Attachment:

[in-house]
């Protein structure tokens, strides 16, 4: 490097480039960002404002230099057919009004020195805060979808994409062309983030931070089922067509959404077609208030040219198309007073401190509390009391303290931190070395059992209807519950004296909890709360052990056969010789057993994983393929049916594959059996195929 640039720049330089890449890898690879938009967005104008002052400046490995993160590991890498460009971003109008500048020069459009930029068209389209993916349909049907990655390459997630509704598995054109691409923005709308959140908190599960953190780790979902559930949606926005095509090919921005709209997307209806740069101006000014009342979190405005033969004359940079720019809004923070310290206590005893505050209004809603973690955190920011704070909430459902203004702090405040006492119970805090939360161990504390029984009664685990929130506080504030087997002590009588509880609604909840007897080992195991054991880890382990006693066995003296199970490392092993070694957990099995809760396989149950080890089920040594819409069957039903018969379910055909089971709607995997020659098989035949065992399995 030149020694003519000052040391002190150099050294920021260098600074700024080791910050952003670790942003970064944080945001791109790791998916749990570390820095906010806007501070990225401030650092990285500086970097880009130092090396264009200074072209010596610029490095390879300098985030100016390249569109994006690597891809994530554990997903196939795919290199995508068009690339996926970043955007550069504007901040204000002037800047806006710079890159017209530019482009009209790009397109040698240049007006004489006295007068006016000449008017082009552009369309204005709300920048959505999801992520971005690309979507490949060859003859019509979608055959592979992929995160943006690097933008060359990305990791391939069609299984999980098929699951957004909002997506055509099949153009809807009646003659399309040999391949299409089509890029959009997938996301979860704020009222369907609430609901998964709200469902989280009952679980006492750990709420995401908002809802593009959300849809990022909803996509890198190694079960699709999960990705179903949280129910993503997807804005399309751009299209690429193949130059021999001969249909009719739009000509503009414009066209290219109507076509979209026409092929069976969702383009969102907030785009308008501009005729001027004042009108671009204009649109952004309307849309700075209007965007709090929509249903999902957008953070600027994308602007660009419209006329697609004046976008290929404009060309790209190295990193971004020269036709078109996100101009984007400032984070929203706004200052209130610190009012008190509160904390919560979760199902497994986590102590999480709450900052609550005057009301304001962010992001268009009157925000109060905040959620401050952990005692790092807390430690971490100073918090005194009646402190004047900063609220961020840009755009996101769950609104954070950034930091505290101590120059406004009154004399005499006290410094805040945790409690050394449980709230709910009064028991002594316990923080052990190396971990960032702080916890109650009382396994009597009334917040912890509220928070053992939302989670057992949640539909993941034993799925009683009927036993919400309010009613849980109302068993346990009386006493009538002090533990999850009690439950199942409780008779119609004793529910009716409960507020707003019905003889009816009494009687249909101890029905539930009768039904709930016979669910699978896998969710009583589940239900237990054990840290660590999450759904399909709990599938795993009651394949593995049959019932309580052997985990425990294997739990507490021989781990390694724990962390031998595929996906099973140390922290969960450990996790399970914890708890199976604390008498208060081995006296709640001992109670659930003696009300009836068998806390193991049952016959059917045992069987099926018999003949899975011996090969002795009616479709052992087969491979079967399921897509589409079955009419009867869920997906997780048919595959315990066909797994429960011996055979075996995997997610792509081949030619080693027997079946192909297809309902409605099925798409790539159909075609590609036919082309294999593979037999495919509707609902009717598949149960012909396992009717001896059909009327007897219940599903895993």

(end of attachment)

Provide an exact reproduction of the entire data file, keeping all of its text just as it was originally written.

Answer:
[in-house]
């Protein structure tokens, strides 16, 4: 490097480039960002404002230099057919009004020195805060979808994409062309983030931070089922067509959404077609208030040219198309007073401190509390009391303290931190070395059992209807519950004296909890709360052990056969010789057993994983393929049916594959059996195929 640039720049330089890449890898690879938009967005104008002052400046490995993160590991890498460009971003109008500048020069459009930029068209389209993916349909049907990655390459997630509704598995054109691409923005709308959140908190599960953190780790979902559930949606926005095509090919921005709209997307209806740069101006000014009342979190405005033969004359940079720019809004923070310290206590005893505050209004809603973690955190920011704070909430459902203004702090405040006492119970805090939360161990504390029984009664685990929130506080504030087997002590009588509880609604909840007897080992195991054991880890382990006693066995003296199970490392092993070694957990099995809760396989149950080890089920040594819409069957039903018969379910055909089971709607995997020659098989035949065992399995 030149020694003519000052040391002190150099050294920021260098600074700024080791910050952003670790942003970064944080945001791109790791998916749990570390820095906010806007501070990225401030650092990285500086970097880009130092090396264009200074072209010596610029490095390879300098985030100016390249569109994006690597891809994530554990997903196939795919290199995508068009690339996926970043955007550069504007901040204000002037800047806006710079890159017209530019482009009209790009397109040698240049007006004489006295007068006016000449008017082009552009369309204005709300920048959505999801992520971005690309979507490949060859003859019509979608055959592979992929995160943006690097933008060359990305990791391939069609299984999980098929699951957004909002997506055509099949153009809807009646003659399309040999391949299409089509890029959009997938996301979860704020009222369907609430609901998964709200469902989280009952679980006492750990709420995401908002809802593009959300849809990022909803996509890198190694079960699709999960990705179903949280129910993503997807804005399309751009299209690429193949130059021999001969249909009719739009000509503009414009066209290219109507076509979209026409092929069976969702383009969102907030785009308008501009005729001027004042009108671009204009649109952004309307849309700075209007965007709090929509249903999902957008953070600027994308602007660009419209006329697609004046976008290929404009060309790209190295990193971004020269036709078109996100101009984007400032984070929203706004200052209130610190009012008190509160904390919560979760199902497994986590102590999480709450900052609550005057009301304001962010992001268009009157925000109060905040959620401050952990005692790092807390430690971490100073918090005194009646402190004047900063609220961020840009755009996101769950609104954070950034930091505290101590120059406004009154004399005499006290410094805040945790409690050394449980709230709910009064028991002594316990923080052990190396971990960032702080916890109650009382396994009597009334917040912890509220928070053992939302989670057992949640539909993941034993799925009683009927036993919400309010009613849980109302068993346990009386006493009538002090533990999850009690439950199942409780008779119609004793529910009716409960507020707003019905003889009816009494009687249909101890029905539930009768039904709930016979669910699978896998969710009583589940239900237990054990840290660590999450759904399909709990599938795993009651394949593995049959019932309580052997985990425990294997739990507490021989781990390694724990962390031998595929996906099973140390922290969960450990996790399970914890708890199976604390008498208060081995006296709640001992109670659930003696009300009836068998806390193991049952016959059917045992069987099926018999003949899975011996090969002795009616479709052992087969491979079967399921897509589409079955009419009867869920997906997780048919595959315990066909797994429960011996055979075996995997997610792509081949030619080693027997079946192909297809309902409605099925798409790539159909075609590609036919082309294999593979037999495919509707609902009717598949149960012909396992009717001896059909009327007897219940599903895993």